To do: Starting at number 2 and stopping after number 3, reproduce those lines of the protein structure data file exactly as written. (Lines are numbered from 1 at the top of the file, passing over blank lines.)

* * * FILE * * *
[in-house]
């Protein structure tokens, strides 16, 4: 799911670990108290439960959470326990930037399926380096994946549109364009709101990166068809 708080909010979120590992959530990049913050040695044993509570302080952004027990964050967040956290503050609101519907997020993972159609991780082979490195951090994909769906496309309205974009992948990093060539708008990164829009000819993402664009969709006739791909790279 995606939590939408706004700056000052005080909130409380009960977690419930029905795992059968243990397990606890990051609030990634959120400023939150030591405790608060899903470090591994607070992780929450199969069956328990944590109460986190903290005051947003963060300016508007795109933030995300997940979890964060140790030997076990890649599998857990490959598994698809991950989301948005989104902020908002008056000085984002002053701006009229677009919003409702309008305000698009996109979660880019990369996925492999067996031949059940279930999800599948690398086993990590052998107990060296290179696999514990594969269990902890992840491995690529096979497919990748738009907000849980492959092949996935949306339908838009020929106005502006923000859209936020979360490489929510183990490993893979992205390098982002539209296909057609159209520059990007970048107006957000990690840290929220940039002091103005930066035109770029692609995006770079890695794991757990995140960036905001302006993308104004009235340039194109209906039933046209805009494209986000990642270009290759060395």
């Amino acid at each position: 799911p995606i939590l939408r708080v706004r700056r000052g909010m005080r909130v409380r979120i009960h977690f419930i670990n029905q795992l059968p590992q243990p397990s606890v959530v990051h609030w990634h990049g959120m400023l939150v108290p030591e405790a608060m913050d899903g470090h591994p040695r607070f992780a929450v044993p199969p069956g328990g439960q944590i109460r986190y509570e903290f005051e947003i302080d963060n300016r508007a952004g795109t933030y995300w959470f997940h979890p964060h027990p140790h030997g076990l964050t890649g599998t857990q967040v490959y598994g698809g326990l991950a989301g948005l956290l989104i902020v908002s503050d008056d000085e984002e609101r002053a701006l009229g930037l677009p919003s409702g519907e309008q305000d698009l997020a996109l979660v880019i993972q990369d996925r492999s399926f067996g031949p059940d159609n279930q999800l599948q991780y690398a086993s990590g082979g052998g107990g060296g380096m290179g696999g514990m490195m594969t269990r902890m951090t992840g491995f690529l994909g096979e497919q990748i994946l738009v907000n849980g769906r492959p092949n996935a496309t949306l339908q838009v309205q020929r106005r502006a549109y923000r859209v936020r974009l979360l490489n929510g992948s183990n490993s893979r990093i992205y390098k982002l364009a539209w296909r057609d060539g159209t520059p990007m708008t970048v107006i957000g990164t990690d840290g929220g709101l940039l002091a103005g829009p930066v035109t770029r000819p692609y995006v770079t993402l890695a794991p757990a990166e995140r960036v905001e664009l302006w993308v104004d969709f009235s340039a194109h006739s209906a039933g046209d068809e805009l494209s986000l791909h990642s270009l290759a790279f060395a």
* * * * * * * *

């Protein structure tokens, strides 16, 4: 799911670990108290439960959470326990930037399926380096994946549109364009709101990166068809 708080909010979120590992959530990049913050040695044993509570302080952004027990964050967040956290503050609101519907997020993972159609991780082979490195951090994909769906496309309205974009992948990093060539708008990164829009000819993402664009969709006739791909790279 995606939590939408706004700056000052005080909130409380009960977690419930029905795992059968243990397990606890990051609030990634959120400023939150030591405790608060899903470090591994607070992780929450199969069956328990944590109460986190903290005051947003963060300016508007795109933030995300997940979890964060140790030997076990890649599998857990490959598994698809991950989301948005989104902020908002008056000085984002002053701006009229677009919003409702309008305000698009996109979660880019990369996925492999067996031949059940279930999800599948690398086993990590052998107990060296290179696999514990594969269990902890992840491995690529096979497919990748738009907000849980492959092949996935949306339908838009020929106005502006923000859209936020979360490489929510183990490993893979992205390098982002539209296909057609159209520059990007970048107006957000990690840290929220940039002091103005930066035109770029692609995006770079890695794991757990995140960036905001302006993308104004009235340039194109209906039933046209805009494209986000990642270009290759060395």
């Amino acid at each position: 799911p995606i939590l939408r708080v706004r700056r000052g909010m005080r909130v409380r979120i009960h977690f419930i670990n029905q795992l059968p590992q243990p397990s606890v959530v990051h609030w990634h990049g959120m400023l939150v108290p030591e405790a608060m913050d899903g470090h591994p040695r607070f992780a929450v044993p199969p069956g328990g439960q944590i109460r986190y509570e903290f005051e947003i302080d963060n300016r508007a952004g795109t933030y995300w959470f997940h979890p964060h027990p140790h030997g076990l964050t890649g599998t857990q967040v490959y598994g698809g326990l991950a989301g948005l956290l989104i902020v908002s503050d008056d000085e984002e609101r002053a701006l009229g930037l677009p919003s409702g519907e309008q305000d698009l997020a996109l979660v880019i993972q990369d996925r492999s399926f067996g031949p059940d159609n279930q999800l599948q991780y690398a086993s990590g082979g052998g107990g060296g380096m290179g696999g514990m490195m594969t269990r902890m951090t992840g491995f690529l994909g096979e497919q990748i994946l738009v907000n849980g769906r492959p092949n996935a496309t949306l339908q838009v309205q020929r106005r502006a549109y923000r859209v936020r974009l979360l490489n929510g992948s183990n490993s893979r990093i992205y390098k982002l364009a539209w296909r057609d060539g159209t520059p990007m708008t970048v107006i957000g990164t990690d840290g929220g709101l940039l002091a103005g829009p930066v035109t770029r000819p692609y995006v770079t993402l890695a794991p757990a990166e995140r960036v905001e664009l302006w993308v104004d969709f009235s340039a194109h006739s209906a039933g046209d068809e805009l494209s986000l791909h990642s270009l290759a790279f060395a």